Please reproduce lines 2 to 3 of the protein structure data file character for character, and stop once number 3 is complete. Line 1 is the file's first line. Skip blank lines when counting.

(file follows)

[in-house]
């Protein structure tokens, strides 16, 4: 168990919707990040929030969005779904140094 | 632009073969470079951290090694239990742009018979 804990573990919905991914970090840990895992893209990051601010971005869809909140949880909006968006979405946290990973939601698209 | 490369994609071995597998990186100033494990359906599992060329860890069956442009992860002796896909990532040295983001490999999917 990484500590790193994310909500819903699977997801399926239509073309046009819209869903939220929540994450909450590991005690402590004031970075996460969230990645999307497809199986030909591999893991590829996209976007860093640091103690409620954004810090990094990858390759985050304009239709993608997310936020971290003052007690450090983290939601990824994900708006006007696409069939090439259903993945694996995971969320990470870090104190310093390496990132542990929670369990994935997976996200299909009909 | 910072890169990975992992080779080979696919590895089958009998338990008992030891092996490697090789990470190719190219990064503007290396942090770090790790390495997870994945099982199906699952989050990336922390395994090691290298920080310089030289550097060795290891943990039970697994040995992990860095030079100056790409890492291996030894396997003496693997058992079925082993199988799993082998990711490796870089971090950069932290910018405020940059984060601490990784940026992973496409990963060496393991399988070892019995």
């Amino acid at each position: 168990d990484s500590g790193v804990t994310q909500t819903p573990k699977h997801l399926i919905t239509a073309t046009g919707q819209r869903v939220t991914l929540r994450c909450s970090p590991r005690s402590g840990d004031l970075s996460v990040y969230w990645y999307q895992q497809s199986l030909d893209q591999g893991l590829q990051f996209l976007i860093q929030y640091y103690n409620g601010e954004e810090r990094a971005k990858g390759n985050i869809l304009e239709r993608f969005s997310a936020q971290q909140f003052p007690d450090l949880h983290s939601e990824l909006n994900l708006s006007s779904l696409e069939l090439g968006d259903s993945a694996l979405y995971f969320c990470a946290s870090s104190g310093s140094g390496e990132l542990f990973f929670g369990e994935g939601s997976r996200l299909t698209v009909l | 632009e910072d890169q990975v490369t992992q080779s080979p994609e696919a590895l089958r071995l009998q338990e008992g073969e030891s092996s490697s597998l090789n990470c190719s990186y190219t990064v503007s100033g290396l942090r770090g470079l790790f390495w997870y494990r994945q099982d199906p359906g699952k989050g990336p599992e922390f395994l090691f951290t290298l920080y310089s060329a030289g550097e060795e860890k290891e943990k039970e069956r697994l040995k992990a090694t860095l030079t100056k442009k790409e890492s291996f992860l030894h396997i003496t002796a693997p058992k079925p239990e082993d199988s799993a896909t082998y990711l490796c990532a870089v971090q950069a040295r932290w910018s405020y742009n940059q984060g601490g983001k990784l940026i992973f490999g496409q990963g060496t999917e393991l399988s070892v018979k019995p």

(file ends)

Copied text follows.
């Protein structure tokens, strides 16, 4: 168990919707990040929030969005779904140094 | 632009073969470079951290090694239990742009018979 804990573990919905991914970090840990895992893209990051601010971005869809909140949880909006968006979405946290990973939601698209 | 490369994609071995597998990186100033494990359906599992060329860890069956442009992860002796896909990532040295983001490999999917 990484500590790193994310909500819903699977997801399926239509073309046009819209869903939220929540994450909450590991005690402590004031970075996460969230990645999307497809199986030909591999893991590829996209976007860093640091103690409620954004810090990094990858390759985050304009239709993608997310936020971290003052007690450090983290939601990824994900708006006007696409069939090439259903993945694996995971969320990470870090104190310093390496990132542990929670369990994935997976996200299909009909 | 910072890169990975992992080779080979696919590895089958009998338990008992030891092996490697090789990470190719190219990064503007290396942090770090790790390495997870994945099982199906699952989050990336922390395994090691290298920080310089030289550097060795290891943990039970697994040995992990860095030079100056790409890492291996030894396997003496693997058992079925082993199988799993082998990711490796870089971090950069932290910018405020940059984060601490990784940026992973496409990963060496393991399988070892019995």
């Amino acid at each position: 168990d990484s500590g790193v804990t994310q909500t819903p573990k699977h997801l399926i919905t239509a073309t046009g919707q819209r869903v939220t991914l929540r994450c909450s970090p590991r005690s402590g840990d004031l970075s996460v990040y969230w990645y999307q895992q497809s199986l030909d893209q591999g893991l590829q990051f996209l976007i860093q929030y640091y103690n409620g601010e954004e810090r990094a971005k990858g390759n985050i869809l304009e239709r993608f969005s997310a936020q971290q909140f003052p007690d450090l949880h983290s939601e990824l909006n994900l708006s006007s779904l696409e069939l090439g968006d259903s993945a694996l979405y995971f969320c990470a946290s870090s104190g310093s140094g390496e990132l542990f990973f929670g369990e994935g939601s997976r996200l299909t698209v009909l | 632009e910072d890169q990975v490369t992992q080779s080979p994609e696919a590895l089958r071995l009998q338990e008992g073969e030891s092996s490697s597998l090789n990470c190719s990186y190219t990064v503007s100033g290396l942090r770090g470079l790790f390495w997870y494990r994945q099982d199906p359906g699952k989050g990336p599992e922390f395994l090691f951290t290298l920080y310089s060329a030289g550097e060795e860890k290891e943990k039970e069956r697994l040995k992990a090694t860095l030079t100056k442009k790409e890492s291996f992860l030894h396997i003496t002796a693997p058992k079925p239990e082993d199988s799993a896909t082998y990711l490796c990532a870089v971090q950069a040295r932290w910018s405020y742009n940059q984060g601490g983001k990784l940026i992973f490999g496409q990963g060496t999917e393991l399988s070892v018979k019995p």